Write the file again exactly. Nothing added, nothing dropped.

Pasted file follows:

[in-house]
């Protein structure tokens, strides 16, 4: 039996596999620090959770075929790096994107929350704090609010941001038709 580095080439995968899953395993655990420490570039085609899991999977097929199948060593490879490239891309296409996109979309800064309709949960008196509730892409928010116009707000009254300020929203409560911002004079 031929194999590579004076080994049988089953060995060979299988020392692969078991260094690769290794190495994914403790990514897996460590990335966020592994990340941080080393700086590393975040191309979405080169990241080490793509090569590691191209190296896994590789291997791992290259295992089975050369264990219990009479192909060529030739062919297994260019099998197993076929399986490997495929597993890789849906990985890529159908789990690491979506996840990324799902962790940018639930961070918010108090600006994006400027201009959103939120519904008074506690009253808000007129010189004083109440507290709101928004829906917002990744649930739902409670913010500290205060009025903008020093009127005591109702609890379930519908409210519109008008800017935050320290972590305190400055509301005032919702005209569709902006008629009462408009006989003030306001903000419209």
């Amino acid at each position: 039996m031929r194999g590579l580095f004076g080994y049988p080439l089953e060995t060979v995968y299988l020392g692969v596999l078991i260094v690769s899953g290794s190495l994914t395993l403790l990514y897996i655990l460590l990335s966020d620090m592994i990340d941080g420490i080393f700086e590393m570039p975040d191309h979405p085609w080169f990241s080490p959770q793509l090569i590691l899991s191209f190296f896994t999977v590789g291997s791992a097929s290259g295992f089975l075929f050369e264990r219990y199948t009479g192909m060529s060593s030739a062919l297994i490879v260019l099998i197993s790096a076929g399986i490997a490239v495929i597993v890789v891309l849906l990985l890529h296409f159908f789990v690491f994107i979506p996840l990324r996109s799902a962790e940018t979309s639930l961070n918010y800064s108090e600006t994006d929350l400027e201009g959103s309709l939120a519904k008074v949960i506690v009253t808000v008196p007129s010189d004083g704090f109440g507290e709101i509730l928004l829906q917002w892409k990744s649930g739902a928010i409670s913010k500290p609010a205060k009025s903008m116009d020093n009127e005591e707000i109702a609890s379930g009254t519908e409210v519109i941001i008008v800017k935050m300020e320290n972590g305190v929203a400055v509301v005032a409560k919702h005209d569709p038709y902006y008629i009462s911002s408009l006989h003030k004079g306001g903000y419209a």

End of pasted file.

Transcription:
[in-house]
């Protein structure tokens, strides 16, 4: 039996596999620090959770075929790096994107929350704090609010941001038709 580095080439995968899953395993655990420490570039085609899991999977097929199948060593490879490239891309296409996109979309800064309709949960008196509730892409928010116009707000009254300020929203409560911002004079 031929194999590579004076080994049988089953060995060979299988020392692969078991260094690769290794190495994914403790990514897996460590990335966020592994990340941080080393700086590393975040191309979405080169990241080490793509090569590691191209190296896994590789291997791992290259295992089975050369264990219990009479192909060529030739062919297994260019099998197993076929399986490997495929597993890789849906990985890529159908789990690491979506996840990324799902962790940018639930961070918010108090600006994006400027201009959103939120519904008074506690009253808000007129010189004083109440507290709101928004829906917002990744649930739902409670913010500290205060009025903008020093009127005591109702609890379930519908409210519109008008800017935050320290972590305190400055509301005032919702005209569709902006008629009462408009006989003030306001903000419209």
């Amino acid at each position: 039996m031929r194999g590579l580095f004076g080994y049988p080439l089953e060995t060979v995968y299988l020392g692969v596999l078991i260094v690769s899953g290794s190495l994914t395993l403790l990514y897996i655990l460590l990335s966020d620090m592994i990340d941080g420490i080393f700086e590393m570039p975040d191309h979405p085609w080169f990241s080490p959770q793509l090569i590691l899991s191209f190296f896994t999977v590789g291997s791992a097929s290259g295992f089975l075929f050369e264990r219990y199948t009479g192909m060529s060593s030739a062919l297994i490879v260019l099998i197993s790096a076929g399986i490997a490239v495929i597993v890789v891309l849906l990985l890529h296409f159908f789990v690491f994107i979506p996840l990324r996109s799902a962790e940018t979309s639930l961070n918010y800064s108090e600006t994006d929350l400027e201009g959103s309709l939120a519904k008074v949960i506690v009253t808000v008196p007129s010189d004083g704090f109440g507290e709101i509730l928004l829906q917002w892409k990744s649930g739902a928010i409670s913010k500290p609010a205060k009025s903008m116009d020093n009127e005591e707000i109702a609890s379930g009254t519908e409210v519109i941001i008008v800017k935050m300020e320290n972590g305190v929203a400055v509301v005032a409560k919702h005209d569709p038709y902006y008629i009462s911002s408009l006989h003030k004079g306001g903000y419209a």